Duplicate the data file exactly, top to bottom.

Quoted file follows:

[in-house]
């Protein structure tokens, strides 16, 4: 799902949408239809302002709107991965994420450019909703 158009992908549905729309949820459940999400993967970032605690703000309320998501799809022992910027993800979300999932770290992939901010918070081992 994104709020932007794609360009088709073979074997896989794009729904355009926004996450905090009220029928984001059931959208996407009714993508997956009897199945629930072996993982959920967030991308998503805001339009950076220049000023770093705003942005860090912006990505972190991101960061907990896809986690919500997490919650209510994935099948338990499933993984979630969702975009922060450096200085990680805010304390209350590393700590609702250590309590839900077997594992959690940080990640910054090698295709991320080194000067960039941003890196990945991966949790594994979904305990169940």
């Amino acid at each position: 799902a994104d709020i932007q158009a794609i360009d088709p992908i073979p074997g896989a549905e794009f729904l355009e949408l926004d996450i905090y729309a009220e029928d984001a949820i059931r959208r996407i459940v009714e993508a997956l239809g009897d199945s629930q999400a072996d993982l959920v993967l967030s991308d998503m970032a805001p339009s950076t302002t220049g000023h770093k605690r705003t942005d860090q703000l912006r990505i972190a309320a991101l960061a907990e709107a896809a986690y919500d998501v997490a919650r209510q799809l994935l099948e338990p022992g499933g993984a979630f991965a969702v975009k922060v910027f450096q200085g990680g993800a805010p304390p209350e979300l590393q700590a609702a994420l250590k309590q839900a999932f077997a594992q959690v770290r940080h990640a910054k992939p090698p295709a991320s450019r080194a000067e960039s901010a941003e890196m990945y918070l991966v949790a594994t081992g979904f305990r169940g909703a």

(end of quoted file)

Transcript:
[in-house]
């Protein structure tokens, strides 16, 4: 799902949408239809302002709107991965994420450019909703 158009992908549905729309949820459940999400993967970032605690703000309320998501799809022992910027993800979300999932770290992939901010918070081992 994104709020932007794609360009088709073979074997896989794009729904355009926004996450905090009220029928984001059931959208996407009714993508997956009897199945629930072996993982959920967030991308998503805001339009950076220049000023770093705003942005860090912006990505972190991101960061907990896809986690919500997490919650209510994935099948338990499933993984979630969702975009922060450096200085990680805010304390209350590393700590609702250590309590839900077997594992959690940080990640910054090698295709991320080194000067960039941003890196990945991966949790594994979904305990169940």
């Amino acid at each position: 799902a994104d709020i932007q158009a794609i360009d088709p992908i073979p074997g896989a549905e794009f729904l355009e949408l926004d996450i905090y729309a009220e029928d984001a949820i059931r959208r996407i459940v009714e993508a997956l239809g009897d199945s629930q999400a072996d993982l959920v993967l967030s991308d998503m970032a805001p339009s950076t302002t220049g000023h770093k605690r705003t942005d860090q703000l912006r990505i972190a309320a991101l960061a907990e709107a896809a986690y919500d998501v997490a919650r209510q799809l994935l099948e338990p022992g499933g993984a979630f991965a969702v975009k922060v910027f450096q200085g990680g993800a805010p304390p209350e979300l590393q700590a609702a994420l250590k309590q839900a999932f077997a594992q959690v770290r940080h990640a910054k992939p090698p295709a991320s450019r080194a000067e960039s901010a941003e890196m990945y918070l991966v949790a594994t081992g979904f305990r169940g909703a």